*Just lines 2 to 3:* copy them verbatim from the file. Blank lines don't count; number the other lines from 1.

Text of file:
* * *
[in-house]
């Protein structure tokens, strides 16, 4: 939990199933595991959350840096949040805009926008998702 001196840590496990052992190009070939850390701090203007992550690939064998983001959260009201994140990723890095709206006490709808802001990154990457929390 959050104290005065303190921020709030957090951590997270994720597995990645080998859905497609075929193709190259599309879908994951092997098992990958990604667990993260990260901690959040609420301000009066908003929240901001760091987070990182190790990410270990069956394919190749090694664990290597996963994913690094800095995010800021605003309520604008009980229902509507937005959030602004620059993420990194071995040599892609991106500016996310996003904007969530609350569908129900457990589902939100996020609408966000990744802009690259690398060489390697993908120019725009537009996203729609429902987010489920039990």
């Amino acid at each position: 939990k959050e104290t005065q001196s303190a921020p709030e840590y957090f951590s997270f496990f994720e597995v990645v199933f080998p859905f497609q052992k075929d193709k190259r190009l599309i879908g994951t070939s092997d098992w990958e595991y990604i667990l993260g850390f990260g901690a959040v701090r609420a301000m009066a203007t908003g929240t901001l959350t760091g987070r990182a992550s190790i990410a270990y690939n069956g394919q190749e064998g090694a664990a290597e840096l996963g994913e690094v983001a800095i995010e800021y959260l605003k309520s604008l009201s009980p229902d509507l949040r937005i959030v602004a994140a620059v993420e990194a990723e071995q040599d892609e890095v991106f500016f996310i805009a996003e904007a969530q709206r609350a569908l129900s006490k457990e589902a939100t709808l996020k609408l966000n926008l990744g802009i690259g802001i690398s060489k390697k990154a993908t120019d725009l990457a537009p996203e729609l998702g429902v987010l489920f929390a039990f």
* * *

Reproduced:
């Protein structure tokens, strides 16, 4: 939990199933595991959350840096949040805009926008998702 001196840590496990052992190009070939850390701090203007992550690939064998983001959260009201994140990723890095709206006490709808802001990154990457929390 959050104290005065303190921020709030957090951590997270994720597995990645080998859905497609075929193709190259599309879908994951092997098992990958990604667990993260990260901690959040609420301000009066908003929240901001760091987070990182190790990410270990069956394919190749090694664990290597996963994913690094800095995010800021605003309520604008009980229902509507937005959030602004620059993420990194071995040599892609991106500016996310996003904007969530609350569908129900457990589902939100996020609408966000990744802009690259690398060489390697993908120019725009537009996203729609429902987010489920039990």
């Amino acid at each position: 939990k959050e104290t005065q001196s303190a921020p709030e840590y957090f951590s997270f496990f994720e597995v990645v199933f080998p859905f497609q052992k075929d193709k190259r190009l599309i879908g994951t070939s092997d098992w990958e595991y990604i667990l993260g850390f990260g901690a959040v701090r609420a301000m009066a203007t908003g929240t901001l959350t760091g987070r990182a992550s190790i990410a270990y690939n069956g394919q190749e064998g090694a664990a290597e840096l996963g994913e690094v983001a800095i995010e800021y959260l605003k309520s604008l009201s009980p229902d509507l949040r937005i959030v602004a994140a620059v993420e990194a990723e071995q040599d892609e890095v991106f500016f996310i805009a996003e904007a969530q709206r609350a569908l129900s006490k457990e589902a939100t709808l996020k609408l966000n926008l990744g802009i690259g802001i690398s060489k390697k990154a993908t120019d725009l990457a537009p996203e729609l998702g429902v987010l489920f929390a039990f």